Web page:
For additional information, click the following article numbers to view the articles in the Microsoft Knowledge Base:

323342 HOW TO: Install a Certificate for Use with IP Security in Windows Server 2003

For more information, see the "To install a stand-alone root certification authority" topic in the Windows Server 2003 Help and Support Center.

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Installing Computer and User Certificates on Wireless Client Computers

For user authentication with EAP-TLS, configure either user certificates or smart card authentication. Certificates can reside either in the certificate store on your computer or on a smart card. A smart card is a credit-card-sized device that is inserted into a smart card reader. The smart card reader is installed internally in your computer or connected externally to your computer. For more information, see the "Smart card and other certificate authentication" topic in the Windows Server 2003 Help and Support Center.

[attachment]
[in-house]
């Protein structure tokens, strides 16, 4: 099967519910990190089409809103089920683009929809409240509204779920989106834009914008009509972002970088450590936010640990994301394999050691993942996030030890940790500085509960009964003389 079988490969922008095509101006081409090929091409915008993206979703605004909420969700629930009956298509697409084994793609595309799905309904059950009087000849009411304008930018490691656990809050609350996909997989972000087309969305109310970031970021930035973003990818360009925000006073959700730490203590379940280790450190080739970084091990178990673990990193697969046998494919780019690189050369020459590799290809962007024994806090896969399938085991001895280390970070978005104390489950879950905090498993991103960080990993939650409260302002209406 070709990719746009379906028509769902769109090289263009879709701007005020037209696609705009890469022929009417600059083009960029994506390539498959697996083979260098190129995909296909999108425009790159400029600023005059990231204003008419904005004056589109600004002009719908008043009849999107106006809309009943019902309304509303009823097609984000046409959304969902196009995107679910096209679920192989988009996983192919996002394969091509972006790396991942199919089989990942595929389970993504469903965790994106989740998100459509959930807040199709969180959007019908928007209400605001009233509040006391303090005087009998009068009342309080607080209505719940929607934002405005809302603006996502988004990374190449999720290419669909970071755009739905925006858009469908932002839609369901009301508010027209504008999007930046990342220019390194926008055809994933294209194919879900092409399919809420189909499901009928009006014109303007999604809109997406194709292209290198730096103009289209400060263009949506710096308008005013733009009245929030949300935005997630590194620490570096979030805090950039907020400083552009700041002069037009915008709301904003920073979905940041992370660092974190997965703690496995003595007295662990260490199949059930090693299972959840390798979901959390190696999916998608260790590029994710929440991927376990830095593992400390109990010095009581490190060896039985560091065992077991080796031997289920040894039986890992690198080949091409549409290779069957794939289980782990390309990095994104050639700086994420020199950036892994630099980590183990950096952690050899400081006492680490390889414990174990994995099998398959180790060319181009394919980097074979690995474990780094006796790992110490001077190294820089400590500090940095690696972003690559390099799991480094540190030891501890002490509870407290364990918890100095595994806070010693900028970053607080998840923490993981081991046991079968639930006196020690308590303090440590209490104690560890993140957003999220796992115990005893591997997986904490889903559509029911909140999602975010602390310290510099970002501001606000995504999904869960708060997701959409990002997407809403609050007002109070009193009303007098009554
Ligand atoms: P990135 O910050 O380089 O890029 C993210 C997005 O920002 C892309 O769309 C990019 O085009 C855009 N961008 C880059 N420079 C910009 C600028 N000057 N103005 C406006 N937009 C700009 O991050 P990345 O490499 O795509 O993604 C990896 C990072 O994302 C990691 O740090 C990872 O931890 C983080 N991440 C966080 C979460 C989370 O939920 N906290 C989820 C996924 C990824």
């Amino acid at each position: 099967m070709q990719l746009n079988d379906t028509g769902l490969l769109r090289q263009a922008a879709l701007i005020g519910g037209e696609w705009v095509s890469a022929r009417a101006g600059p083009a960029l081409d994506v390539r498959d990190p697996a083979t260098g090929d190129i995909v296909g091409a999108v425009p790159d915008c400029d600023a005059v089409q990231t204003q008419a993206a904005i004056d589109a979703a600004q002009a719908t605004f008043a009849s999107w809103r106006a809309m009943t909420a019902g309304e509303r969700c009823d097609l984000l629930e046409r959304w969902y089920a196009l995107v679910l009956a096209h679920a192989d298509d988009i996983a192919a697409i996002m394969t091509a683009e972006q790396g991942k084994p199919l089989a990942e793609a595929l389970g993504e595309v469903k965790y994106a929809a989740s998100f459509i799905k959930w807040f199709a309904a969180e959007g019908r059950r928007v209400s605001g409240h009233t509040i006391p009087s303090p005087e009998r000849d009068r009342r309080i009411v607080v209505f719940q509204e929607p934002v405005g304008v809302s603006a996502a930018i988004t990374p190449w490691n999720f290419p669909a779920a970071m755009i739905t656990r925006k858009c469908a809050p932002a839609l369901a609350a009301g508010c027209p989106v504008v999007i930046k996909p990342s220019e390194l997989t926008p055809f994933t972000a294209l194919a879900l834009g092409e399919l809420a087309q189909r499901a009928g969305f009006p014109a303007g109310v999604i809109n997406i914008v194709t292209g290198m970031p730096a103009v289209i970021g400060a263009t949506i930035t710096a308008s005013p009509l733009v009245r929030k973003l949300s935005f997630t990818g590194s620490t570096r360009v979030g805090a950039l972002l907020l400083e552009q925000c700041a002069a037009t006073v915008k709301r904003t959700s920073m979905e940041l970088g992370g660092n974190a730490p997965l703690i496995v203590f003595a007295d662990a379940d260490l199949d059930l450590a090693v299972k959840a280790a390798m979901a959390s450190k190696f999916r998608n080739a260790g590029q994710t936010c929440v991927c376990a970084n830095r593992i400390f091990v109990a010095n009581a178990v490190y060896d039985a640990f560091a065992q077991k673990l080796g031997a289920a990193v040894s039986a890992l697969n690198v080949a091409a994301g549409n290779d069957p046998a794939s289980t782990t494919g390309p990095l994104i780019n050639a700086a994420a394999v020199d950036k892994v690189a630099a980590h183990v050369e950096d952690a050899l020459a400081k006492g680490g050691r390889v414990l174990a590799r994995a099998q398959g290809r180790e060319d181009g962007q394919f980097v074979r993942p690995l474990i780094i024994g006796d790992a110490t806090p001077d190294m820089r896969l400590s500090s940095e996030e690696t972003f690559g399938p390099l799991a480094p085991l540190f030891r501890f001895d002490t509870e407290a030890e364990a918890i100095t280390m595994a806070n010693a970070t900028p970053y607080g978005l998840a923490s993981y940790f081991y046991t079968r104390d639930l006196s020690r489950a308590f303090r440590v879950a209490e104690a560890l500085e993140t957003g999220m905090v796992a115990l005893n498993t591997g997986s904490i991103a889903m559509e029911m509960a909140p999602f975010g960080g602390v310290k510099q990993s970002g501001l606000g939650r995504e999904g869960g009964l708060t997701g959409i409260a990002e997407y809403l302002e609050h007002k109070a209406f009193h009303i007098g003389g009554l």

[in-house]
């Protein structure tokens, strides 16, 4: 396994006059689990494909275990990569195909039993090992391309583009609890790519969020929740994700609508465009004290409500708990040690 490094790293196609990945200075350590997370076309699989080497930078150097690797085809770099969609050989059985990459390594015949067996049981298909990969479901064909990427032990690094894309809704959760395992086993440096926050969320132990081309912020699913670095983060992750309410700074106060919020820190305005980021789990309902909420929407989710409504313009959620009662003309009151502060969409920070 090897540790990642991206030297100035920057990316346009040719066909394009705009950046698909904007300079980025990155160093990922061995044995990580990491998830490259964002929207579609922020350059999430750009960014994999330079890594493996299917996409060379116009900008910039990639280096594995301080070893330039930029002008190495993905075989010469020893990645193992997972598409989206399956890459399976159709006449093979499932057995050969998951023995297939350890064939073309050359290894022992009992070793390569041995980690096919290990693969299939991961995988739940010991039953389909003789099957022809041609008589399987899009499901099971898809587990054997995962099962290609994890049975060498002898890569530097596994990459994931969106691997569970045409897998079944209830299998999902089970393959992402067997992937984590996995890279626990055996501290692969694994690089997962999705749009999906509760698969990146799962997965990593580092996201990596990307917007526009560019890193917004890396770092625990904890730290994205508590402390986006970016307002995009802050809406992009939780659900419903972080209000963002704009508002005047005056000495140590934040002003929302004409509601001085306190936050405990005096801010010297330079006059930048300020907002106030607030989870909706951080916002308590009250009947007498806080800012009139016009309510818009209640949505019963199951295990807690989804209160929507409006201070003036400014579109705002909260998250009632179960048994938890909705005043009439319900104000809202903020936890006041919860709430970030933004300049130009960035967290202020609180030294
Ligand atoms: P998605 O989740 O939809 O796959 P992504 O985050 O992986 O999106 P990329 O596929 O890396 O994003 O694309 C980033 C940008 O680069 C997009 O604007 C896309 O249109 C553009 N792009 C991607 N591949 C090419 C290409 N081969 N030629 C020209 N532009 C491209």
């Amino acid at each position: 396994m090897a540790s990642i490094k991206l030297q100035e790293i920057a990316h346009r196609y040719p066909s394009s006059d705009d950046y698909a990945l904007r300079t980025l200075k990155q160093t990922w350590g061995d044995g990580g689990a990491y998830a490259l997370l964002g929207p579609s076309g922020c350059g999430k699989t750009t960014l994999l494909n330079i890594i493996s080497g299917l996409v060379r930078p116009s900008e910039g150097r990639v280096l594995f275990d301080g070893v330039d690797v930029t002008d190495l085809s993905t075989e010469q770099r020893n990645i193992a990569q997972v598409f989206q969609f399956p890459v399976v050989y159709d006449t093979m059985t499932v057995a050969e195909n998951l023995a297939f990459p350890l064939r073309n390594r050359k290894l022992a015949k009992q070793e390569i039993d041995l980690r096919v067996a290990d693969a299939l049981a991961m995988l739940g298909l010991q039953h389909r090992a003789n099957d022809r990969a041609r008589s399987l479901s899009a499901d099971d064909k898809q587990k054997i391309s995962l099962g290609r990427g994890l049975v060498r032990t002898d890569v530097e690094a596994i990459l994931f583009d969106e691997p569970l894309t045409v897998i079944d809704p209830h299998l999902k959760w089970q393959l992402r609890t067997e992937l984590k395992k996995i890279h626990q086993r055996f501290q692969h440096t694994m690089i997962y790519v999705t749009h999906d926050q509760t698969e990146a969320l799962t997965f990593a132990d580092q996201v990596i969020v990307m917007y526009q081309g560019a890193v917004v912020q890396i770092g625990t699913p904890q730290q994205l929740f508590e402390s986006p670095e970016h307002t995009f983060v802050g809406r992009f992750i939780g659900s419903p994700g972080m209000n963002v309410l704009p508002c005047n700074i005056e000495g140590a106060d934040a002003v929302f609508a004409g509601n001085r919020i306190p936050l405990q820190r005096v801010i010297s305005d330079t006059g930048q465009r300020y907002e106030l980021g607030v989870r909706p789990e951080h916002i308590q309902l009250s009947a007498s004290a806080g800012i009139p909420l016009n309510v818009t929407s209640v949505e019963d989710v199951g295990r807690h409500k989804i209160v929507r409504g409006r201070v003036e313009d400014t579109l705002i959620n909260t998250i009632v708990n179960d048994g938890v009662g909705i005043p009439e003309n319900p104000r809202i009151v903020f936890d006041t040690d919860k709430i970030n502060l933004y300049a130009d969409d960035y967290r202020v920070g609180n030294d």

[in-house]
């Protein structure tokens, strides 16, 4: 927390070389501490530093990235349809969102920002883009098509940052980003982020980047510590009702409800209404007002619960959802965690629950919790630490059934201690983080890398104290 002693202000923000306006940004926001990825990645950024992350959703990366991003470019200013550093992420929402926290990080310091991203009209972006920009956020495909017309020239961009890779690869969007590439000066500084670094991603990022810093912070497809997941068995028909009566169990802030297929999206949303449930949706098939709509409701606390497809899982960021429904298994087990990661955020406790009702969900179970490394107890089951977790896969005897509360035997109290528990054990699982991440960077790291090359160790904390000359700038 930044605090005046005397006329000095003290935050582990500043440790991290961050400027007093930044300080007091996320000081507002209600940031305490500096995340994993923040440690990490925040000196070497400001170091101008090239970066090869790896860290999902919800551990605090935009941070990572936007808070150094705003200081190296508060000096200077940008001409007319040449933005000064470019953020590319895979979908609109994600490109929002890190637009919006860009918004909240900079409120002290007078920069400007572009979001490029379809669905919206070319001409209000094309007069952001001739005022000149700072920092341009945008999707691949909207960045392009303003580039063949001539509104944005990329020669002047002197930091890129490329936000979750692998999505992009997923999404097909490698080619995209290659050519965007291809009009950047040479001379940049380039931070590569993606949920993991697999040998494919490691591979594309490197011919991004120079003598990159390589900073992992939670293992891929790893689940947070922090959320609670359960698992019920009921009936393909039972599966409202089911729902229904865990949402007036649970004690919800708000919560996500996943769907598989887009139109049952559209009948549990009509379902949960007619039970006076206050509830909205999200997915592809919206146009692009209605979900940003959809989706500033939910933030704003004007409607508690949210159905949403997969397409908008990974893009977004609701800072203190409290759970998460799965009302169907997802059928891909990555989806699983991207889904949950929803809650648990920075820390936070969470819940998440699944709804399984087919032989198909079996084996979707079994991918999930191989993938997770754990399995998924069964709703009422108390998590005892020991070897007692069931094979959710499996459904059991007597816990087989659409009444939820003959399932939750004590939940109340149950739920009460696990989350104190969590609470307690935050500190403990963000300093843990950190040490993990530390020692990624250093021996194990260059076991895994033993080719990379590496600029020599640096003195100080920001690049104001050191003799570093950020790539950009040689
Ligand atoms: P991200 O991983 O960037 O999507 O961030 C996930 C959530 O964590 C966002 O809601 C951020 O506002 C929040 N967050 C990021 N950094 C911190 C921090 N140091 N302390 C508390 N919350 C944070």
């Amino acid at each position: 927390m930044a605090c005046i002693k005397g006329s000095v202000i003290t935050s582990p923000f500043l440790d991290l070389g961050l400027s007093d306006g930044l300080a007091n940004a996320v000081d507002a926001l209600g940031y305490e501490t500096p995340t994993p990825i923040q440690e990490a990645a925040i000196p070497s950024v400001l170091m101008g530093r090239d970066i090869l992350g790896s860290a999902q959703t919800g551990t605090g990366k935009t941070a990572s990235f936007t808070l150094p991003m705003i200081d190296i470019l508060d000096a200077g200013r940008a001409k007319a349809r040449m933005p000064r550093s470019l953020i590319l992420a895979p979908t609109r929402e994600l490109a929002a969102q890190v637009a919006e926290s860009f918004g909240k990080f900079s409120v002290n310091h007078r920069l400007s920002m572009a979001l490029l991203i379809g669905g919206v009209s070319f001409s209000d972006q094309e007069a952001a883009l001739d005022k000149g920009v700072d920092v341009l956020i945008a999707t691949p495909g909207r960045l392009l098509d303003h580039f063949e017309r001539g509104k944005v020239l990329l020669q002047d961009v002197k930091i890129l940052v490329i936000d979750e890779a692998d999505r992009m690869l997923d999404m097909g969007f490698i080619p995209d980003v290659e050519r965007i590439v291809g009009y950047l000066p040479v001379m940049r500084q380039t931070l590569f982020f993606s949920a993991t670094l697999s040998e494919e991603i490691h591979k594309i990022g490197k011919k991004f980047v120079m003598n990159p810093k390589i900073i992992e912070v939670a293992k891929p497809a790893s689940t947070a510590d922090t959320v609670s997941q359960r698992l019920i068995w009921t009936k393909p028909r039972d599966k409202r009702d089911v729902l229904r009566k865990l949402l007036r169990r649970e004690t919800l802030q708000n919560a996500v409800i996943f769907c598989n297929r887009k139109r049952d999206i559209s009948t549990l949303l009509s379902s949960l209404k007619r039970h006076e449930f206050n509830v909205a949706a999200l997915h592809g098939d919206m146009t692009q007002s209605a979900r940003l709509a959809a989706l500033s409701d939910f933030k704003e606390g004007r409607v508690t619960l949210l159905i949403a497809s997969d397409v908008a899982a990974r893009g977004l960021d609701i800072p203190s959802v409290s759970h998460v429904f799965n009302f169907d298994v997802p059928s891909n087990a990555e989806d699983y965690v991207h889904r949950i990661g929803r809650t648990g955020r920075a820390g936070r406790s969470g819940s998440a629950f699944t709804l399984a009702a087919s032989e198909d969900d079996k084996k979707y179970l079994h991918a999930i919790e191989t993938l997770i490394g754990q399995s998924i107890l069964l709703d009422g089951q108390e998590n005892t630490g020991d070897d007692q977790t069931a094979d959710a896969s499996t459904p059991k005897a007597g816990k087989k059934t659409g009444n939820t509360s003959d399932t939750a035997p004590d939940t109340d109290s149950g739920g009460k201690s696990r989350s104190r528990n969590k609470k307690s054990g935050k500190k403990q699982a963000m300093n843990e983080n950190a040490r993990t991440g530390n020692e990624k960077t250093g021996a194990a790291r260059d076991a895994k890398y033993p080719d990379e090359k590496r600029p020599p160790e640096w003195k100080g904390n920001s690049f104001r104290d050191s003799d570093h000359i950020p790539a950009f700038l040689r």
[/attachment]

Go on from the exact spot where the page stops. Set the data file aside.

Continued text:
• For smart card authentication, use the Smart Card Enrollment station to permit you, the administrator, to act on behalf of a user, and to request and to install a Smart Card Logon certificate or Smart Card User certificate on the user's smart card. Then, issue smart cards to the users.
  • For user certificate-based authentication, the computer must request a user certificate from a Windows Server 2003 CA on the internal network. If you configured the domain to automatically allocate certificates to computers that are connected to the domain, you can connect the client computer to the domain by using a wired connection and a computer certificate is automatically issued.
For information about requesting a certificate, see the "To request a certificate" topic in the Windows Server 2003 Help and Support Center.

For information about enabling smart card and certificate authentication, see the "To enable smart card or other certificate authentication" topic in the Windows Server 2003 Help and Support Center. For additional information, click the following article numbers to view the articles in the Microsoft Knowledge Base:

323342 HOW TO: Install a Certificate for Use with IP Security in Windows Server 2003


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REFERENCES

For more information about enterprise deployment of IEEE 802.11, visit the following Microsoft Web site:

http://www.microsoft.com/windowsxp/pro/techinfo/deployment/wireless/default.asp